# Tough Question in Calculus

#### Duhoc

Let's say that someone is drawing a circle with a compass. As that circle is being drawn a second compass is attached to the first such that the needle leg is attached to the pencil of the first. Only instead of a needle it is a small wheel. As the first compass inscribes its circle the second compass is tracing out the circumference of the first and drawing a circle at twice the rate of rotation of the first. An analogy would be someone at the edge of a merry-go-round that is rotating above a piece of paper. The rider endeavors to trace out a circle on the paper as the merry-go-round rotates at twice the rate of rotation of the merry-go-round. Is there an exponential relation between the relative rates of rotation and the area incribed under the curve created by the second compass? Additionally, if a third compass rode on the path inscribed by the second attempting to sketch a circle at some ratio of the rate of rotation of the first and second could that area be expressed? (Please private message as well as post.)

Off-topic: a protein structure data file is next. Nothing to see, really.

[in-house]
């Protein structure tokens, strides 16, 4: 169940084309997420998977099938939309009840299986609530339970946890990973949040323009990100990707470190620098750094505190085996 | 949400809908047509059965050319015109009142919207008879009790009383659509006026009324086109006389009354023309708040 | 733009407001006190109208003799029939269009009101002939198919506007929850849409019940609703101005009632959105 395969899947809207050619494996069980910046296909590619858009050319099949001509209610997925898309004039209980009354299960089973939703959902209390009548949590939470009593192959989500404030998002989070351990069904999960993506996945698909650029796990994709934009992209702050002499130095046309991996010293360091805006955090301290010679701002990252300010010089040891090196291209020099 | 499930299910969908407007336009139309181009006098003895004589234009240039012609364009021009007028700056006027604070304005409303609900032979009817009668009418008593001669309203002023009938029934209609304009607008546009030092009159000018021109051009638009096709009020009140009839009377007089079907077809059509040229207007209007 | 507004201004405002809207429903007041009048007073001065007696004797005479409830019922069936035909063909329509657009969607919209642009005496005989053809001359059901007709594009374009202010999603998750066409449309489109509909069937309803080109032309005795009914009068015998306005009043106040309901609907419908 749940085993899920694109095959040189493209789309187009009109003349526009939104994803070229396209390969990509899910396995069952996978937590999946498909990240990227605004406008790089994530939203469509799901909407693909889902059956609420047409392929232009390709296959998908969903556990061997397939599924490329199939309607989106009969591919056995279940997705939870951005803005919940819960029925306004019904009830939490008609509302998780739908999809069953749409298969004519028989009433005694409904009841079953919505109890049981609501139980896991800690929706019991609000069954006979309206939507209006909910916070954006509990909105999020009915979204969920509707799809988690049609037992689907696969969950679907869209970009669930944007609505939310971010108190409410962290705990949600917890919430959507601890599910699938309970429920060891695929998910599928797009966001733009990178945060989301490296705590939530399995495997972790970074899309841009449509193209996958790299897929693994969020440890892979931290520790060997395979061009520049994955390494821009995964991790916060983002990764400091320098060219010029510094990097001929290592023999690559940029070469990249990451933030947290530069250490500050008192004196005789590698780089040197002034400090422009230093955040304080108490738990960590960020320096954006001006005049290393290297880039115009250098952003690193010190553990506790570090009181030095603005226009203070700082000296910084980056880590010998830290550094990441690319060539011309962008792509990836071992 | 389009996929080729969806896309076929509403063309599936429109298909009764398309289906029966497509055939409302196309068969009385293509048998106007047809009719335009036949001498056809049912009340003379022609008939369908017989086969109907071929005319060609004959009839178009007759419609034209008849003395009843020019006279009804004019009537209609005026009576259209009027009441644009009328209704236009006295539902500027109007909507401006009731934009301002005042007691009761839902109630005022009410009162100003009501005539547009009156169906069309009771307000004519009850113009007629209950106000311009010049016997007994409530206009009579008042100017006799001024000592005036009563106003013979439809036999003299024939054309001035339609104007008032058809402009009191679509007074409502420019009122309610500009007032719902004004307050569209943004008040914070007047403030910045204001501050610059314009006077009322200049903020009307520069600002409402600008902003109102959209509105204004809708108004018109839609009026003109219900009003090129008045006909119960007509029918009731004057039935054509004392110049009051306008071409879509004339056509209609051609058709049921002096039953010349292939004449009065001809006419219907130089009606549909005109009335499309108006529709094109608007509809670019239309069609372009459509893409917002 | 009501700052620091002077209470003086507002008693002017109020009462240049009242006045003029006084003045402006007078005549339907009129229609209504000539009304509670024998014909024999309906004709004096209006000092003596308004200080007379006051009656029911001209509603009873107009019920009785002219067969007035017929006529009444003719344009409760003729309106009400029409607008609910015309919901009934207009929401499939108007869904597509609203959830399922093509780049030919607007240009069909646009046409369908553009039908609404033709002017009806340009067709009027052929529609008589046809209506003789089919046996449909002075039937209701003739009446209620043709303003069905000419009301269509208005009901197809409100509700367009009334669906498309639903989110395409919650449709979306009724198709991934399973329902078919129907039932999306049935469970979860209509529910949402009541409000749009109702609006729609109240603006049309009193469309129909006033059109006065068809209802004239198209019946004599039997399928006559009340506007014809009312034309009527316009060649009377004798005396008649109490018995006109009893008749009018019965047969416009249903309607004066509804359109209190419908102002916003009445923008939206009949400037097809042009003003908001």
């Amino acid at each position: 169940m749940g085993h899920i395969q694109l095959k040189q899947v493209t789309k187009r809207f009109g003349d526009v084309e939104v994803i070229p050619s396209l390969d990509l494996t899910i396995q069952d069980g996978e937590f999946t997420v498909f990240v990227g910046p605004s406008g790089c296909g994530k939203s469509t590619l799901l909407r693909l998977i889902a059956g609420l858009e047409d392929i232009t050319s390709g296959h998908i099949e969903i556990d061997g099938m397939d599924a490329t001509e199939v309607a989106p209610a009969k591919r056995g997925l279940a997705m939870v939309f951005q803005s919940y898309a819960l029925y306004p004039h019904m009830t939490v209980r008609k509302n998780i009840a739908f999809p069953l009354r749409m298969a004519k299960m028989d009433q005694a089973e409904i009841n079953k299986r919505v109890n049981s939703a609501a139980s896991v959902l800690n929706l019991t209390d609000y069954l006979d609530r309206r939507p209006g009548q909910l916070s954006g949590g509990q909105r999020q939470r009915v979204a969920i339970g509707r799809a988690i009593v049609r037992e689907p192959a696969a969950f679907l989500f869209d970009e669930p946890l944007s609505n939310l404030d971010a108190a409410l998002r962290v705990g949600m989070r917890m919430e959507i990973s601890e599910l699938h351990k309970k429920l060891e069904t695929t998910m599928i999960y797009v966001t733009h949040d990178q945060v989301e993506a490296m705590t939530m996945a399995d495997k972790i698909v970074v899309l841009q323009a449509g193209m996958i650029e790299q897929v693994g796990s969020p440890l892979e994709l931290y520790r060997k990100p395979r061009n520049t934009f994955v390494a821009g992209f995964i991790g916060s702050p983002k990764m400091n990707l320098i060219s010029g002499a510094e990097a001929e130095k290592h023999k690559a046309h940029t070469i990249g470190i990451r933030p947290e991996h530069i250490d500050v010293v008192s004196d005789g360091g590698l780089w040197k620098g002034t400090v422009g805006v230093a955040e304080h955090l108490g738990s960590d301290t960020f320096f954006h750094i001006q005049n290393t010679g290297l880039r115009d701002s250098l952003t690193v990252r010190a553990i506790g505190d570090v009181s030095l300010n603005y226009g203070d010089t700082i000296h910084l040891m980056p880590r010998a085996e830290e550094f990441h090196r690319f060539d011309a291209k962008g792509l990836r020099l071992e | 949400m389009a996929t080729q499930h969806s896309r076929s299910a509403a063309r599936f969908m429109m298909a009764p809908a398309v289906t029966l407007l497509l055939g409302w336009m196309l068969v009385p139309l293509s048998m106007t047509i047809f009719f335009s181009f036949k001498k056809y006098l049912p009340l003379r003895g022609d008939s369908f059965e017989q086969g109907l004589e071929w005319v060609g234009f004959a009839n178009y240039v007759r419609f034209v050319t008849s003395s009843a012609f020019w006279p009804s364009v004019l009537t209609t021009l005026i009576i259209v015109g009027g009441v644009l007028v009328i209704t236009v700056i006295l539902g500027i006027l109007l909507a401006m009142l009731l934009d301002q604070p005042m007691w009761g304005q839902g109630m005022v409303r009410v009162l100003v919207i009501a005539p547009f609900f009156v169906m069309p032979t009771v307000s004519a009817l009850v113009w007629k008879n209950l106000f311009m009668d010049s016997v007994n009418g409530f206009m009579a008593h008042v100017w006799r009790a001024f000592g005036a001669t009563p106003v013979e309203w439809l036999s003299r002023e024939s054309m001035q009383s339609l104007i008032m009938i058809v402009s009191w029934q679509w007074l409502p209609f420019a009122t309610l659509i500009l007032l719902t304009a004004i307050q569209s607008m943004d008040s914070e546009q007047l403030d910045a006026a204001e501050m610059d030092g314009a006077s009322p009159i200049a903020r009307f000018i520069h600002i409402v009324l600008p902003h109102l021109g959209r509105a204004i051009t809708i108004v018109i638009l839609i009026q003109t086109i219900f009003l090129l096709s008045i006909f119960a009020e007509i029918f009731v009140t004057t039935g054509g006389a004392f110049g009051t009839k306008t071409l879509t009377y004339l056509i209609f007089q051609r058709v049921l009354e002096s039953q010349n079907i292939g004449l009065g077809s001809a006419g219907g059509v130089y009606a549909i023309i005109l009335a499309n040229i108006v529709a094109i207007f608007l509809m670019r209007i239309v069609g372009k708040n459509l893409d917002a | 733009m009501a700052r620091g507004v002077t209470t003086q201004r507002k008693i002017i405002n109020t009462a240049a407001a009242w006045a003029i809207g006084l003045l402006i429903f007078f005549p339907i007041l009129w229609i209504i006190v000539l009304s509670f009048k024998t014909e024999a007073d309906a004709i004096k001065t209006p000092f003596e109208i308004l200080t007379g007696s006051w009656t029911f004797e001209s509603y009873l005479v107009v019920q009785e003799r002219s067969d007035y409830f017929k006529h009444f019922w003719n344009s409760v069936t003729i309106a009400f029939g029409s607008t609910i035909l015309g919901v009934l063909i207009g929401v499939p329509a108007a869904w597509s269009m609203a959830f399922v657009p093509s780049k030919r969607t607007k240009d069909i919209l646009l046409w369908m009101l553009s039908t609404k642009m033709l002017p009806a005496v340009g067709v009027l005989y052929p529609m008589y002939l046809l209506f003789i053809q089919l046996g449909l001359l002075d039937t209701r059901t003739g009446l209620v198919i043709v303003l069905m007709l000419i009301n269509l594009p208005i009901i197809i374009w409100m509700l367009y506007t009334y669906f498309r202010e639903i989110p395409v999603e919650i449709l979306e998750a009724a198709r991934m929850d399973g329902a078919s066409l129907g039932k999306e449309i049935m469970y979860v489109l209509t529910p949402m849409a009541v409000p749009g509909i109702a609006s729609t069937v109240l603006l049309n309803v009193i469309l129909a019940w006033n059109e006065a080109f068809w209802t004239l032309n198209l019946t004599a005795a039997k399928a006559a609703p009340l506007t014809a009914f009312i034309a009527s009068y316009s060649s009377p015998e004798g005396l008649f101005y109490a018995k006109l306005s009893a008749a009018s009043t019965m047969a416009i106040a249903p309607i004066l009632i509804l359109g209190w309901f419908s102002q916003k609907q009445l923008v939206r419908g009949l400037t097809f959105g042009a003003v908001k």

Thank you,
Duhoc

#### HallsofIvy

Doesn't look all that hard. If you take (0,0) as the center of the circle described by the compasses and $\omega$ as the "rate of rotation", assuming radius R1, then the circle itself is described by the equations $(R_1cos(\omega t), R_1 sin(\omega t))$. A second circle with center at that point, radius R2 and "rate of rotation" $2\omega$ is given, relative to that point, by $(R_2cos(2\omega t), R_2 sin(2\omega t))$.

That point, relative to the original coordinate system is just the sum:
$(R_1 cos(\omega t)+ R_2cos(2\omega t), R_1 sin(\omega t)+ R_2 sin(2\omega t))$

#### Duhoc

Are you sure?

Remember that the second circle is not a circle. It is rotating around the circumference of circle 1 as it attempts to inscribe a circle forming a curve. I am seeking an expression for the area under that curve relative to the rotation rates of the circle and the would-be circle. And I would like to know, is that area in some way related to the relative rates of rotation of the two compasses. Again, to clarify, compass two has a wheel that is riding along the track of the circumference of circle one as it is trying to inscribe circle 2 at twice the rate of rotation of circle one. This is exactly analagous to an elbow joint rotating in relation to a shoulder joint.

#### HallsofIvy

Yes, I understand all that. The equations I gave are correct.

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